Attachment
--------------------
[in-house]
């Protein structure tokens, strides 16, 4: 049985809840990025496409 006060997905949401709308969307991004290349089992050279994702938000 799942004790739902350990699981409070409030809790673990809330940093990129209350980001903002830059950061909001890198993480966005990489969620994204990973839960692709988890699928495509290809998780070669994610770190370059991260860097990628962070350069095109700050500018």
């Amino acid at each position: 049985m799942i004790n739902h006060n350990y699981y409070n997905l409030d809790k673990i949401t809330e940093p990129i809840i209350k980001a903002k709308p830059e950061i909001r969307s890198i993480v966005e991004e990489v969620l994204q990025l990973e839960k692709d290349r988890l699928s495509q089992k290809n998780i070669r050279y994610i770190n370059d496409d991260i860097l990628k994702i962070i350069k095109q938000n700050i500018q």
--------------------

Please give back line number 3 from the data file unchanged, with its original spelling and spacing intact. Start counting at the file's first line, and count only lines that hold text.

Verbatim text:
């Amino acid at each position: 049985m799942i004790n739902h006060n350990y699981y409070n997905l409030d809790k673990i949401t809330e940093p990129i809840i209350k980001a903002k709308p830059e950061i909001r969307s890198i993480v966005e991004e990489v969620l994204q990025l990973e839960k692709d290349r988890l699928s495509q089992k290809n998780i070669r050279y994610i770190n370059d496409d991260i860097l990628k994702i962070i350069k095109q938000n700050i500018q």